Special Precautions & Warnings:

Pregnancy and breast-feeding: There isn’t enough reliable information to know if maitake mushroom is safe to use when pregnant or breast-feeding. Stay on the safe side and avoid use.

Surgery: Maitake mushroom might affect blood sugar levels, making blood sugar control difficult during and after surgery. Stop using maitake mushroom at least 2 weeks before a scheduled surgery.

Are there any drug interactions?

Medications for diabetes (Antidiabetes drugs)

Interaction Rating=Moderate Be cautious with this combination.

Maitake mushroom might decrease blood sugar. Diabetes medications are also used to lower blood sugar. Taking maitake mushroom along with diabetes medications might cause your blood sugar to go too low. Monitor your blood sugar closely. The dose of your diabetes medication might need to be changed.

Some medications used for diabetes include glimepiride (Amaryl), glyburide (DiaBeta, Glynase PresTab, Micronase), insulin, pioglitazone (Actos), rosiglitazone (Avandia), chlorpropamide (Diabinese), glipizide (Glucotrol), tolbutamide (Orinase), and others.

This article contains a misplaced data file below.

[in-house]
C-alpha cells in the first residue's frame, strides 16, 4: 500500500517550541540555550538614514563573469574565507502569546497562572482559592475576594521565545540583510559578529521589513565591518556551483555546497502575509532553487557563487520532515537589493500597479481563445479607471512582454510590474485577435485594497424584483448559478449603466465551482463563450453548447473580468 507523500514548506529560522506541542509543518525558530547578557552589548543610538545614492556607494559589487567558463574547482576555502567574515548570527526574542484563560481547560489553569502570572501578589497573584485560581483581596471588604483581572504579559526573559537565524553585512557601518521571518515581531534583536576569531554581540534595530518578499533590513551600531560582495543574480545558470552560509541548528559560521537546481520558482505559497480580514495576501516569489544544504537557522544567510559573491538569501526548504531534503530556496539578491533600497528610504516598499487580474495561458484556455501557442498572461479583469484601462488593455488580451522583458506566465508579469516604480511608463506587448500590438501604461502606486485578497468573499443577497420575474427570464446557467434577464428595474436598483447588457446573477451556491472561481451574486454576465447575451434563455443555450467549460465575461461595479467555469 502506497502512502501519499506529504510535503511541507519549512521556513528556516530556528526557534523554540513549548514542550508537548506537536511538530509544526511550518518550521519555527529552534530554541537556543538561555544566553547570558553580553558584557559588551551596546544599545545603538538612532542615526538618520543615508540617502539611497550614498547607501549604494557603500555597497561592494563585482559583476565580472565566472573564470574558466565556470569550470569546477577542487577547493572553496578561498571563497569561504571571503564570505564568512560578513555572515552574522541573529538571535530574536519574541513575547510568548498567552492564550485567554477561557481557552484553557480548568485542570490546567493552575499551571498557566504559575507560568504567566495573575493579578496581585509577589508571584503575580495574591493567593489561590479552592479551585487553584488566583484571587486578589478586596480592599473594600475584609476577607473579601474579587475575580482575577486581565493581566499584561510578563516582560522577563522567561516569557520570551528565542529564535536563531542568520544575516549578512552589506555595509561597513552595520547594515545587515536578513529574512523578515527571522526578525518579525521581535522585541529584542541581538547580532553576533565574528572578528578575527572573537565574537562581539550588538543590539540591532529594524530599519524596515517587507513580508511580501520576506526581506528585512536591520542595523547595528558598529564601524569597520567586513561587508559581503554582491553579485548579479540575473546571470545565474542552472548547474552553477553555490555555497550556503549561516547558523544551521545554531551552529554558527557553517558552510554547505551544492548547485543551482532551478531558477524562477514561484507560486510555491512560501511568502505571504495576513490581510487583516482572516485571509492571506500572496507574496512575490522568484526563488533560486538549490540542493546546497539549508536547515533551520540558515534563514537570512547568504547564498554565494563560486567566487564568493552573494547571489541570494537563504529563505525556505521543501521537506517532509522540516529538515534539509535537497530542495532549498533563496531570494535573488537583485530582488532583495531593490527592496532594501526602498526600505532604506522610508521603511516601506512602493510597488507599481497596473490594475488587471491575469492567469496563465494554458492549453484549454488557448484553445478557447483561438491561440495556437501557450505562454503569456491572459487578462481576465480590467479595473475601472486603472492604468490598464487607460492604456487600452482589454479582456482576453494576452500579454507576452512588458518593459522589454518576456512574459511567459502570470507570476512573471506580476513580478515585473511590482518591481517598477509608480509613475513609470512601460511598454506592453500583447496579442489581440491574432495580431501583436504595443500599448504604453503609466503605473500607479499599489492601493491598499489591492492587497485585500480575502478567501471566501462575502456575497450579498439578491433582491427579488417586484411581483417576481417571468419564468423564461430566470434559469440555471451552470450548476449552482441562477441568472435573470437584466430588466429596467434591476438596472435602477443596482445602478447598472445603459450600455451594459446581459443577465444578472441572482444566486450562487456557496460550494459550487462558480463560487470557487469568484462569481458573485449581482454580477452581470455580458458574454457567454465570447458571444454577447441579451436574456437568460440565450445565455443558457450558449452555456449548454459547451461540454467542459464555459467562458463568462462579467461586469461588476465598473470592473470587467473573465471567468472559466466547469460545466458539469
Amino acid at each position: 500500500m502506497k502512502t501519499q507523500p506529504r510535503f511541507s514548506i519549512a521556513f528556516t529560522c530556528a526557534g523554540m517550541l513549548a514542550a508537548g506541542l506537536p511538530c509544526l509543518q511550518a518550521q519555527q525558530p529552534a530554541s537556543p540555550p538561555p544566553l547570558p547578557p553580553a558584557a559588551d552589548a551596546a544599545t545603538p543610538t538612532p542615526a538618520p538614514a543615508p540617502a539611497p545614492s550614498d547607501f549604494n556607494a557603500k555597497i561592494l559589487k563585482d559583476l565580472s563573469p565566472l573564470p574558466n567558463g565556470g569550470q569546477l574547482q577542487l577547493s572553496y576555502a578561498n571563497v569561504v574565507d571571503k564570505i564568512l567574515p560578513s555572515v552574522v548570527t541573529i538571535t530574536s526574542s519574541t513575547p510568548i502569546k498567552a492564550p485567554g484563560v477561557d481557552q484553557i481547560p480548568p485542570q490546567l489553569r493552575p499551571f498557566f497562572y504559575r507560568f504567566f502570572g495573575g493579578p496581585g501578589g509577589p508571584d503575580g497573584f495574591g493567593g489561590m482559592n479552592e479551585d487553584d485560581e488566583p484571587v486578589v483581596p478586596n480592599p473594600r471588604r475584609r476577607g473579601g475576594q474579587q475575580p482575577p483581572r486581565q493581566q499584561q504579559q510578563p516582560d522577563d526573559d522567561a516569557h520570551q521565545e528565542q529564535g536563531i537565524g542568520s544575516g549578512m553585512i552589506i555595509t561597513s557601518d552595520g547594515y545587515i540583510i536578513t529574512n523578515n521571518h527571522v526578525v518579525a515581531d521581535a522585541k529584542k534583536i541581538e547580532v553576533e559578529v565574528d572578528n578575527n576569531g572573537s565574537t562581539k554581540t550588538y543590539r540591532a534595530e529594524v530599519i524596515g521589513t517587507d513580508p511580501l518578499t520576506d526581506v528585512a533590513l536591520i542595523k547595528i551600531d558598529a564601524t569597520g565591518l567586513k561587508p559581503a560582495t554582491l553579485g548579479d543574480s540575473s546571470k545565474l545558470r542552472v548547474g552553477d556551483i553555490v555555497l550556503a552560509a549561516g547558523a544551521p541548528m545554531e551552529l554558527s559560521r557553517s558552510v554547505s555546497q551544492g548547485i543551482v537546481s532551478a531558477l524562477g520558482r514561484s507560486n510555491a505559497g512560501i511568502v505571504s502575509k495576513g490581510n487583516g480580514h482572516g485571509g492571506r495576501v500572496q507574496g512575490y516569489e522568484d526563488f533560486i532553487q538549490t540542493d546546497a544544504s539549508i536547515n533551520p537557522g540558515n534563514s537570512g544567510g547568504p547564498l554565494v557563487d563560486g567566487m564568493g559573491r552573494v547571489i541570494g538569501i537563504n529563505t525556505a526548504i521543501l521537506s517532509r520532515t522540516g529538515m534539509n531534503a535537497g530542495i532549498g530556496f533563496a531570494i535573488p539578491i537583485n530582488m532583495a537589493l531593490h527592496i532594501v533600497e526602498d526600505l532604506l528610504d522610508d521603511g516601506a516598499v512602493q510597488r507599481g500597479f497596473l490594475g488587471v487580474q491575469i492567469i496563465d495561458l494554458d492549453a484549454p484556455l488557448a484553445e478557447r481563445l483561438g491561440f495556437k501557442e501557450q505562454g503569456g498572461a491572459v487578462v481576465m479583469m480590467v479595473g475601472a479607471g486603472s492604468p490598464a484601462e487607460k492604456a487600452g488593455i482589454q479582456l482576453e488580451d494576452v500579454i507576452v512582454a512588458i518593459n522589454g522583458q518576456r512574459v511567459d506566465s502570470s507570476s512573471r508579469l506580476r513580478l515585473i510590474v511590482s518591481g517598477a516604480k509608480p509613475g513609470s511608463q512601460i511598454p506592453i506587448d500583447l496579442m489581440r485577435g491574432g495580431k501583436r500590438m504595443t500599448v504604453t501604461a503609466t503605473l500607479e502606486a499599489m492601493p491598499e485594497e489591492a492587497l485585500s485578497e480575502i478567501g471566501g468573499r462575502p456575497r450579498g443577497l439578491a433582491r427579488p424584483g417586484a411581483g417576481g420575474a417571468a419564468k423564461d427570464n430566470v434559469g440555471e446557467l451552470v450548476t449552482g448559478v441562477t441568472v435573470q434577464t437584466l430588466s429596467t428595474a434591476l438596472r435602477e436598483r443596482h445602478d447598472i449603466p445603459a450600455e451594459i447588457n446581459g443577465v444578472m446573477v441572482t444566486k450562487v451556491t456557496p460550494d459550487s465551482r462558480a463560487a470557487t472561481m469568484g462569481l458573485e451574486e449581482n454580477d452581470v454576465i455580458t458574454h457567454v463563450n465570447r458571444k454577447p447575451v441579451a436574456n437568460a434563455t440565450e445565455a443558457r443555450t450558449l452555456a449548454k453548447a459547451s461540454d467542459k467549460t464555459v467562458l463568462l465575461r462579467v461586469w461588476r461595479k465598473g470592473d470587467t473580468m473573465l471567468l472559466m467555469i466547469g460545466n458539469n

Are there any interactions with herbs and supplements?
Herbs and supplements that might lower blood pressure: Maitake mushroom might lower blood pressure. Using it along with other herbs and supplements that might lower blood pressure might cause your blood pressure to go too low. Some other herbs that might lower blood pressure include andrographis, casein peptides, cat’s claw, coenzyme Q-10, fish oil, L-arginine, lycium, stinging nettle, theanine, and others.
Herbs and supplements that might lower blood sugar: Maitake mushroom might lower blood sugar levels. Using it along with other herbs or supplements that might also lower blood sugar could cause your blood sugar to drop too low. Some of these products include alpha-lipoic acid, bitter melon, chromium, devil’s claw, fenugreek, garlic, guar gum, horse chestnut seed, Panax ginseng, psyllium, Siberian ginseng, and others.

Are there any interactions with food?